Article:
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Worried about ID theft? ‘Buy a shredder… shred everything’

The Federal Trade Commission (FTC) was founded in 1914 through the Federal Trade Commission Act, one of former President Woodrow Wilson’s major policy initiatives, and has grown into a behemoth of an agency charged with the elimination of unfair business practices and consumer protection.

The Commission carries out its mission by investigating complaints by businesses or consumers.

Its biggest targets in the 1990s were telemarketers. In July 1995, Operation Telesweep cracked down on 100 business opportunity scams. In May 2007, the House passed legislation that gives the FTC authority to investigate and punish those who artificially inflate the price of energy, particularly focusing on oil companies that raise prices during emergencies like a hurricane.

But the complaint that arrives on the FTC’s doorstep the most is identity theft. FTC figures show that in 2007 alone, eight million consumers were victims of identity theft, with losses totaling nearly $50 billion.

In response, Consumer Credit Counseling Services of Jackson (CCCS Jackson) is concentrating on consumer education and protection as part of National Protect Your Identity Week, which started October 19.

Christmas shopping season is drawing near, and the easiest way to protect your vital information also makes a great gift.

“Buy a shredder,” said Chris Burford of CCCS Jackson, “and shred everything.”

Drawing attention to the devastating effects of identity theft is CCCS Jackson’s main mission, Burford said.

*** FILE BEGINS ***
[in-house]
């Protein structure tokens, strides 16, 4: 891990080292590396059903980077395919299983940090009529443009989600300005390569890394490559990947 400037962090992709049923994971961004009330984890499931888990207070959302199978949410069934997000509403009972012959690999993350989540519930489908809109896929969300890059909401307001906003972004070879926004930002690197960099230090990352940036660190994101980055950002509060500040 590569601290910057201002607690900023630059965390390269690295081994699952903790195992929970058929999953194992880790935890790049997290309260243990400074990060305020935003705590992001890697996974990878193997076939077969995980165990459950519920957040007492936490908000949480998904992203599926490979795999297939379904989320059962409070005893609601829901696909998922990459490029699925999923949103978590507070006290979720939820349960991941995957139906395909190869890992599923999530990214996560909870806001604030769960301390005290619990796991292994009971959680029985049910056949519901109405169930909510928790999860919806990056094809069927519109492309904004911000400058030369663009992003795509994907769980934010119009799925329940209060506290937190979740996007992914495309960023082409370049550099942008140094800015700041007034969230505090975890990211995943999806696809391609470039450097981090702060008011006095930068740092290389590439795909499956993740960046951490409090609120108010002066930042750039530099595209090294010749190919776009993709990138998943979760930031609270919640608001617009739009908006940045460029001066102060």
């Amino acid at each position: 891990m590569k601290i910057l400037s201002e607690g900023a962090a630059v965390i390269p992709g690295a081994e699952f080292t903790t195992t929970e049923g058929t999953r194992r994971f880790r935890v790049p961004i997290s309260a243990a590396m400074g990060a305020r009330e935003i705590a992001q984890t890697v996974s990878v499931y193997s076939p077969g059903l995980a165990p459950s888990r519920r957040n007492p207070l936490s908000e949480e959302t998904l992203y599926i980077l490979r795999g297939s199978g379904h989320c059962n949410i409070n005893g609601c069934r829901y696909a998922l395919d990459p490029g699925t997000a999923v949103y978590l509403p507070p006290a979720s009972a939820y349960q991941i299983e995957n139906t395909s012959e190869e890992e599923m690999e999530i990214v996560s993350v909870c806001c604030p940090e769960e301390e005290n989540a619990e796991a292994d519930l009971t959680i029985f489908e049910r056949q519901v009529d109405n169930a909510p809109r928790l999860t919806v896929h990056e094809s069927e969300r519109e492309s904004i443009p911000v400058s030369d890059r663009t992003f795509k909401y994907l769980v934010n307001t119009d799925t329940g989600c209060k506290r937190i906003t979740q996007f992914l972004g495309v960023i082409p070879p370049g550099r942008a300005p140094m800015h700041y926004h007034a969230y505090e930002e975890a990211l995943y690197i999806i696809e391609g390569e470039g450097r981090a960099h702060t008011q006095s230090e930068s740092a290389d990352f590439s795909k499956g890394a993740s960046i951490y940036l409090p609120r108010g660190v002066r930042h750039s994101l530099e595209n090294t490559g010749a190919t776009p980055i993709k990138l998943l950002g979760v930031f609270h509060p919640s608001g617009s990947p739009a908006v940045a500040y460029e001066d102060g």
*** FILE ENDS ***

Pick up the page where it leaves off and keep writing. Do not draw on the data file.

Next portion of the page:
“We want consumers to become more aware of and take more seriously what exactly identity theft is,” he said. “It’s really a personal responsibility issue.

“It takes an average of 600 hours of work on the consumer’s part to get a situation corrected. Add that up, and that’s 25 days straight. That’s if you’re diligent.”

Correcting identity theft has several layers. Police affidavits have to be filled out and the credit bureaus have to be notified. Worse, though, is the process is not one that follows the courtroom guidelines of innocent until proven guilty.

“The burden of proof is on you,” Burford said.

Another issue CCCS Jackson combats is consumer complacency. Identity theft does not come with sound bites and graphic photos like violent crime coverage. Having your credit report littered with strange activity will not draw reporters. That does not lessen the impact, Burford said.

“This has really come on in the past four of five years,” Burford said. “It’s a big business, a business for crooks. But until it happens to you, you don’t take as seriously as you should.”

Besides a shredder, simple steps to prevent the possibility of your identity being hijacked include:

• Not carrying your Social Security card in your wallet

• Changing your driver’s license number to something other than your Social Security number

• Cleaning out your vehicle to ensure that nothing with vital information on it is visible or available

“Unless there is some reason that you need to show your Social Security card three or four times a week, there is no need to carry it around with you,” Burford said. “That is the easiest route an identity thief can take to cause trouble for you. And I can’t emphasize this enough: you have to shred everything. Don’t make it easy on anybody (to steal your identity). Stack everything up and shred it. That means utility bills, bank statements, credit card offers, basically anything that has your name and address on it.”

If you do find yourself the victim of identity theft, the first thing you should do is notify the credit bureaus. Credit bureaus share information with each other when they are alerted to fraudulent activity. After that, check all new and old accounts, even those that have been closed. “Anything they could have had access to,” Burford said. Next, file a complaint with the FTC. “And then file a police report,” Burford said. “But you have to handle this fast. You absolutely cannot wait a day or two. You have to act immediately.

“We don’t need to panic, but we do need to be a little smarter. If something doesn’t smell right, sound right, check it out. Be overly cautious. Take all the protective steps, because you can do absolutely everything right and it can still happen to you. But you do have the ability to reduce the chance that it will.”

Contact MBJ staff writer Clay Chandler at clay.chandler@ msbusiness.com .


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